The colorbond girls
1971
The colorbond girls
In 1971 B&D introduced the Colorbond Deluxe Roll-A-Door, featuring a new range of Colorbond Steel colours. With the challenge of advertising the new colours on black-and-white TV looming, B&D introduced the B&D Colorbond girls - Bronze Olive, Tawny Brown, Lighter Shade of Pale and Gold - all of whom were named after the new colour range.
Opens to convenience
1975
Opens to convenience
B&D changed the way people opened their B&D Roll-A-Door in 1975, with the Controll-A-Door (CAD), an automatic rolling door opener. The Controll-A-Door opener was the first of its kind in Australia and its convenience and ease of use meant a Roll-A-Door could now be closed and opened all at the press of a button.
1 million and still rolling
1979
1 million and still rolling
In 1979 B&D sold its one millionth Roll-A-Door.
The end of an era
1980
The end of an era
In 1980 B&D purpose-built a new factory/warehouse in Brisbane, Queensland to manufacture the Roll-A-Door. B&D also released the Series 1 Squareline Deluxe Profile Roll-A-Door which featured a new slimline centre lift lock. After a long and fruitful association with B&D, Arthur Byrne and Ray Willoughby sold B&D in 1985 to Clyde Industries/Development Capital of Australia. Upon acquiring the Tilt-A-Door and Panelift range of overhead and sectional doors from the Tilt-A-Door group, B&D was renamed B&D Doors.
5 million doors worldwide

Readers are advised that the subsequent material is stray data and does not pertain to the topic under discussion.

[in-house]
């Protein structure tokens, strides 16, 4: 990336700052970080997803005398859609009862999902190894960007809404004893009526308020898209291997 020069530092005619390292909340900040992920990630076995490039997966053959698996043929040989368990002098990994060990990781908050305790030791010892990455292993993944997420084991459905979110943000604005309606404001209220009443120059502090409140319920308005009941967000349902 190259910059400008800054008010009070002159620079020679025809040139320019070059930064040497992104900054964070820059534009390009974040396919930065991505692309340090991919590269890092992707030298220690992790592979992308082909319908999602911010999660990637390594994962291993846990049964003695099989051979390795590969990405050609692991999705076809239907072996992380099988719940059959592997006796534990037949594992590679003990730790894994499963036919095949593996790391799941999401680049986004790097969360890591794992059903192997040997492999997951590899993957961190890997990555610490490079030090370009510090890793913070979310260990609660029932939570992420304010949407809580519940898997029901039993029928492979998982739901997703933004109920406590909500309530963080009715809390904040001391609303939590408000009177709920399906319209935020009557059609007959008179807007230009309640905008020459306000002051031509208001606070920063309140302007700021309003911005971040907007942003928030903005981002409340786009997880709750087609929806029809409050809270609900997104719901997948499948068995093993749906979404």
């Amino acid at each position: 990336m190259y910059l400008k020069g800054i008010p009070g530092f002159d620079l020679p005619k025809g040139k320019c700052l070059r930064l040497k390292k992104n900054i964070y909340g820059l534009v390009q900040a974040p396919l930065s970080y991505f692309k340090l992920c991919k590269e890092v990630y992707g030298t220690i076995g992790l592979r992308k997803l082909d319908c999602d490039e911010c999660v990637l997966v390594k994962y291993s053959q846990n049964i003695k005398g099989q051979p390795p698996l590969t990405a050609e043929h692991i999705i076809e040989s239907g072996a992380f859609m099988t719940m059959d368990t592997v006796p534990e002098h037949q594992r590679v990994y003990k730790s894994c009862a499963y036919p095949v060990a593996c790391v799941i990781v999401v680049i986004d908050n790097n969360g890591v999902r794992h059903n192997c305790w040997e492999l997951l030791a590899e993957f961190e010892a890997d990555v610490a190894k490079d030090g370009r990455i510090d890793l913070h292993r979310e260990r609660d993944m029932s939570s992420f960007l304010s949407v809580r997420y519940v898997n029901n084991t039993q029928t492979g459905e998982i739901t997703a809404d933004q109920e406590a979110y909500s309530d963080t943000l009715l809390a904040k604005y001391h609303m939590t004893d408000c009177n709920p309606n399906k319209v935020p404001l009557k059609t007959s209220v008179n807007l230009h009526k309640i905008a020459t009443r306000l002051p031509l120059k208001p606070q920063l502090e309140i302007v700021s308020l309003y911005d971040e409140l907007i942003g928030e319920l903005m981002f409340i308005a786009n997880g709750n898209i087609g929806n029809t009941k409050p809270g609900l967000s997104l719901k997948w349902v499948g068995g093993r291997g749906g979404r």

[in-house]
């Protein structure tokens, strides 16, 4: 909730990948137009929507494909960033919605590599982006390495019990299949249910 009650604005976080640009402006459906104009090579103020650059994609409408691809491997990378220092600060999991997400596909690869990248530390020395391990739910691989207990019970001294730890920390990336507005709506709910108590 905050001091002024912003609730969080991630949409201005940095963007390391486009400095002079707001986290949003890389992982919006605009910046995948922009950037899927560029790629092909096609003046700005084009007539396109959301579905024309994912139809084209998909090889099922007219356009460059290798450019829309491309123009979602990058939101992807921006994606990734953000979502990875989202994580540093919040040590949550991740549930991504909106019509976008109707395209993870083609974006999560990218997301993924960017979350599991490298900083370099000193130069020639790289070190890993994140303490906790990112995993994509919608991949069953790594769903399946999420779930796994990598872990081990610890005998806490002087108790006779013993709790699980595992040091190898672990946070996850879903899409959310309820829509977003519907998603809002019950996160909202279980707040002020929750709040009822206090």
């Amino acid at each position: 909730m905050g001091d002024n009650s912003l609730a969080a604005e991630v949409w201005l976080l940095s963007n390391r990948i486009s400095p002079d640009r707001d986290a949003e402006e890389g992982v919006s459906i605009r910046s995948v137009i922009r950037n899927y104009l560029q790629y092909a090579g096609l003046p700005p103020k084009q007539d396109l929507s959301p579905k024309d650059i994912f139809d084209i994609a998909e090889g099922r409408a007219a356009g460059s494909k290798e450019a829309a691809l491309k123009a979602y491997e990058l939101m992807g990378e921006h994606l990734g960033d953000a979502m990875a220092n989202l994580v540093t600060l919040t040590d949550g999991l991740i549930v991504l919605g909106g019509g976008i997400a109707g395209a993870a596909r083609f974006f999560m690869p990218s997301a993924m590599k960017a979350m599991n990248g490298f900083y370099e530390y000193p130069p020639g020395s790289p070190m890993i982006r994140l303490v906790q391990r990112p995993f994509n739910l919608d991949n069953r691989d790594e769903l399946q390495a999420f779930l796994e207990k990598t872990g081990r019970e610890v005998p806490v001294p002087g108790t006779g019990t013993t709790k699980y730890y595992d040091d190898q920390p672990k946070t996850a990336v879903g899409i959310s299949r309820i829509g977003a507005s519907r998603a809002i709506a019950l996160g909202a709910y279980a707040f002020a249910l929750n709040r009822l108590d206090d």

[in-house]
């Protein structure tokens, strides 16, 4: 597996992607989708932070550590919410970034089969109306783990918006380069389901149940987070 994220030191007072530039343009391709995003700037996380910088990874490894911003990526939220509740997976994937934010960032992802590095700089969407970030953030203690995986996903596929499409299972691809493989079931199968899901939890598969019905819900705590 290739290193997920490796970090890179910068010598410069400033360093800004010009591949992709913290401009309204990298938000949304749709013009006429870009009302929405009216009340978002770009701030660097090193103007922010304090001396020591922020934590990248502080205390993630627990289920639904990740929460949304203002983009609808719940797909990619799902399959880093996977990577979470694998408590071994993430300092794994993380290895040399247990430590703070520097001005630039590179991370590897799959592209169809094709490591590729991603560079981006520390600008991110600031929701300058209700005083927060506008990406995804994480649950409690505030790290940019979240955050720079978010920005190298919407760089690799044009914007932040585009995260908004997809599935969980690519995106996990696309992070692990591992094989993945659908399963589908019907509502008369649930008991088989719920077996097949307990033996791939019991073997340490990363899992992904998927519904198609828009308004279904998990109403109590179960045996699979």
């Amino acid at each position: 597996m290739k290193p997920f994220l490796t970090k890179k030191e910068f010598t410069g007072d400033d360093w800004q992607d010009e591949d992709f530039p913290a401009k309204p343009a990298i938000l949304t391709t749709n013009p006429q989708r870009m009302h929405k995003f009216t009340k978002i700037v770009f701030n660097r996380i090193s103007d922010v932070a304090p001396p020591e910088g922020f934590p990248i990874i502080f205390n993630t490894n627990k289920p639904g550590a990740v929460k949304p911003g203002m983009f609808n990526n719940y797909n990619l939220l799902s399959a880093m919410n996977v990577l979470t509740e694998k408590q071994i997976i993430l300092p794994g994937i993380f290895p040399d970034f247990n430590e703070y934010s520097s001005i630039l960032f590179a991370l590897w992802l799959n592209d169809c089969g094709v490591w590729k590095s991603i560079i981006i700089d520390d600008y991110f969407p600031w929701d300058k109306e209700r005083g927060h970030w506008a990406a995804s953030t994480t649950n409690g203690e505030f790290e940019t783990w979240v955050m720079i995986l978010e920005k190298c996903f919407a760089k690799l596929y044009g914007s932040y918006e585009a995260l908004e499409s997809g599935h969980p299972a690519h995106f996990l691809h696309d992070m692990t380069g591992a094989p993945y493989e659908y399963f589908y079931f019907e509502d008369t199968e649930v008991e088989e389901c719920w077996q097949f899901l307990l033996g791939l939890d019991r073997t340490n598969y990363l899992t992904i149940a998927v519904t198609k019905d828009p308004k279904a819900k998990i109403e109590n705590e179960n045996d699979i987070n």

2000
5 million doors worldwide
B&D Doors sold the five millionth garage door worldwide. A figure that included more than 2.5 million Roll-A-Doors in Australia alone. A year later, in 2001, B&D Doors was acquired by Queensland-based CSI Doors and Catalyst Investment Managers Proprietary Limited and, in 2003, acquired Automatic Technology Australia (ATA) to become Australia ’s largest door opener manufacturer.
B&d changes ownership
2004-2005
B&d changes ownership
B&D Doors ownership changed again in 2004, this time to proud Australian company Alesco and is recognised by the National Museum of Australia as an Australian icon. In 2005 B&D Doors bought out its largest competitor in the New Zealand market, Dominator New Zealand, to become the largest door and opener manufacturer across Australasia .
50 years and still rolling
2006
50 years and still rolling
In 2006, Roll-A-Door celebrated its 50th Anniversary. Part of the 50 year celebrations included a week long display at the National Musuem of Australia, (Canberra ACT), and the donation of a Roll-A-Door, painted by artist Gary Donnelly to The Cure Cancer Foundation of Australia. The Cure Cancer Foundation of Australia (formerly known as the Leo and Jenny Leukaemia and Cancer Foundation of Australia) was the charity that B&D founder Arthur Byrne helped to create in 1979 after the death of his brother Leo from leukaemia.
Tri-tran technology
2008
Tri-tran technology
In 2008 B&D introduced another world first into the Australian market with the launch of Tri-Tran Multi Frequency Technology into the B&D Controll-A-Door range of openers. Stepping away from the 433Mhz frequency means that our customers don't get caught out with the ever increasing issue of interference.
Roll-A-Door featured in Inventive Australia campaign
2009
Roll-A-Door featured in Inventive Australia campaign
In 2009, B&D was proud to have our Roll-A-Door product featured in the Australia Post, Inventive Australia campaign. A collection dedicated to successfully Australian inventions - including Hills, Esky, Speedo, the Victor lawnmower and more